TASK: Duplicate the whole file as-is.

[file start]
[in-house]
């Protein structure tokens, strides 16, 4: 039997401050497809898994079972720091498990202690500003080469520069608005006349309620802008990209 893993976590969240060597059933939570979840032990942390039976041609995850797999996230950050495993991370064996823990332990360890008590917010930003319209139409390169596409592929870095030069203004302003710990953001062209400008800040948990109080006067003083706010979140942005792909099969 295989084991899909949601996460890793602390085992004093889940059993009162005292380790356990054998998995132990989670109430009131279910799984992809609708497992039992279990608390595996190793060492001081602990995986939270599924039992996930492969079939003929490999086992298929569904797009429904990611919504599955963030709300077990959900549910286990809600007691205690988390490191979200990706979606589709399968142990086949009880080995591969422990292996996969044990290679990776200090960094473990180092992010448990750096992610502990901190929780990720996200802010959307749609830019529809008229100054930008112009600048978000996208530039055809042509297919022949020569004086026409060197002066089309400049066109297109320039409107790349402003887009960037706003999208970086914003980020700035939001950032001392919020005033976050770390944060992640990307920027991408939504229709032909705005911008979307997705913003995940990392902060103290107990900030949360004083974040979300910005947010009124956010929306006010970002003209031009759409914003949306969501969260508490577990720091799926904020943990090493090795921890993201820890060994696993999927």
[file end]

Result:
[in-house]
């Protein structure tokens, strides 16, 4: 039997401050497809898994079972720091498990202690500003080469520069608005006349309620802008990209 893993976590969240060597059933939570979840032990942390039976041609995850797999996230950050495993991370064996823990332990360890008590917010930003319209139409390169596409592929870095030069203004302003710990953001062209400008800040948990109080006067003083706010979140942005792909099969 295989084991899909949601996460890793602390085992004093889940059993009162005292380790356990054998998995132990989670109430009131279910799984992809609708497992039992279990608390595996190793060492001081602990995986939270599924039992996930492969079939003929490999086992298929569904797009429904990611919504599955963030709300077990959900549910286990809600007691205690988390490191979200990706979606589709399968142990086949009880080995591969422990292996996969044990290679990776200090960094473990180092992010448990750096992610502990901190929780990720996200802010959307749609830019529809008229100054930008112009600048978000996208530039055809042509297919022949020569004086026409060197002066089309400049066109297109320039409107790349402003887009960037706003999208970086914003980020700035939001950032001392919020005033976050770390944060992640990307920027991408939504229709032909705005911008979307997705913003995940990392902060103290107990900030949360004083974040979300910005947010009124956010929306006010970002003209031009759409914003949306969501969260508490577990720091799926904020943990090493090795921890993201820890060994696993999927």